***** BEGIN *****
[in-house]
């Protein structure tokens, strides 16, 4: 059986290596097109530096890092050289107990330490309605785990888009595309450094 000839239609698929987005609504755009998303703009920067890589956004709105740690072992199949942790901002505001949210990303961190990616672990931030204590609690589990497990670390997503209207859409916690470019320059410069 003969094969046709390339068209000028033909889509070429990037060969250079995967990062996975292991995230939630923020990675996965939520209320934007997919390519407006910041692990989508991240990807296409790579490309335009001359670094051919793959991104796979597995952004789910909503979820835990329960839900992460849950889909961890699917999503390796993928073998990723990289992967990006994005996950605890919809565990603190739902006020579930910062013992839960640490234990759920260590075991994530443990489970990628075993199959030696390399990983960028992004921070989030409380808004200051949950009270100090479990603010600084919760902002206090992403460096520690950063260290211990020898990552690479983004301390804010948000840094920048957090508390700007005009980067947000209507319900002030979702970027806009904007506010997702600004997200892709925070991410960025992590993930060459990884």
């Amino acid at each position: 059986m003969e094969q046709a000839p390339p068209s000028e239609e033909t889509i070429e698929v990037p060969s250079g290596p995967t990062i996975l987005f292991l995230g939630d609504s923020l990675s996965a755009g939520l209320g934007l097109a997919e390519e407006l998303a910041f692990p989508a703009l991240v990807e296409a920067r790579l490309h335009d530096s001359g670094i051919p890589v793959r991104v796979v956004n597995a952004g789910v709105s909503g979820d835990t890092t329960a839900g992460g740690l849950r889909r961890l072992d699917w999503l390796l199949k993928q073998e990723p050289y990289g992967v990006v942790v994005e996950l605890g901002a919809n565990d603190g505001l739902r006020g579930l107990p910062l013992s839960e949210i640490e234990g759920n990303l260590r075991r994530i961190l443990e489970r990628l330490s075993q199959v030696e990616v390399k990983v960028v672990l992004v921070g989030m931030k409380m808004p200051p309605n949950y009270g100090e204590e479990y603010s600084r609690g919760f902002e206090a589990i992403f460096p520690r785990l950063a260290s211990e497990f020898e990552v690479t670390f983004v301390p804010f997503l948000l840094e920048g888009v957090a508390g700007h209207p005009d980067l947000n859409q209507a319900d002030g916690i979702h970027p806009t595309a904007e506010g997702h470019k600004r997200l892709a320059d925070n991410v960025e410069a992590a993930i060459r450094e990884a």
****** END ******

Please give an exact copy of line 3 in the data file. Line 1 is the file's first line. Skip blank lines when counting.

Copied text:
């Amino acid at each position: 059986m003969e094969q046709a000839p390339p068209s000028e239609e033909t889509i070429e698929v990037p060969s250079g290596p995967t990062i996975l987005f292991l995230g939630d609504s923020l990675s996965a755009g939520l209320g934007l097109a997919e390519e407006l998303a910041f692990p989508a703009l991240v990807e296409a920067r790579l490309h335009d530096s001359g670094i051919p890589v793959r991104v796979v956004n597995a952004g789910v709105s909503g979820d835990t890092t329960a839900g992460g740690l849950r889909r961890l072992d699917w999503l390796l199949k993928q073998e990723p050289y990289g992967v990006v942790v994005e996950l605890g901002a919809n565990d603190g505001l739902r006020g579930l107990p910062l013992s839960e949210i640490e234990g759920n990303l260590r075991r994530i961190l443990e489970r990628l330490s075993q199959v030696e990616v390399k990983v960028v672990l992004v921070g989030m931030k409380m808004p200051p309605n949950y009270g100090e204590e479990y603010s600084r609690g919760f902002e206090a589990i992403f460096p520690r785990l950063a260290s211990e497990f020898e990552v690479t670390f983004v301390p804010f997503l948000l840094e920048g888009v957090a508390g700007h209207p005009d980067l947000n859409q209507a319900d002030g916690i979702h970027p806009t595309a904007e506010g997702h470019k600004r997200l892709a320059d925070n991410v960025e410069a992590a993930i060459r450094e990884a």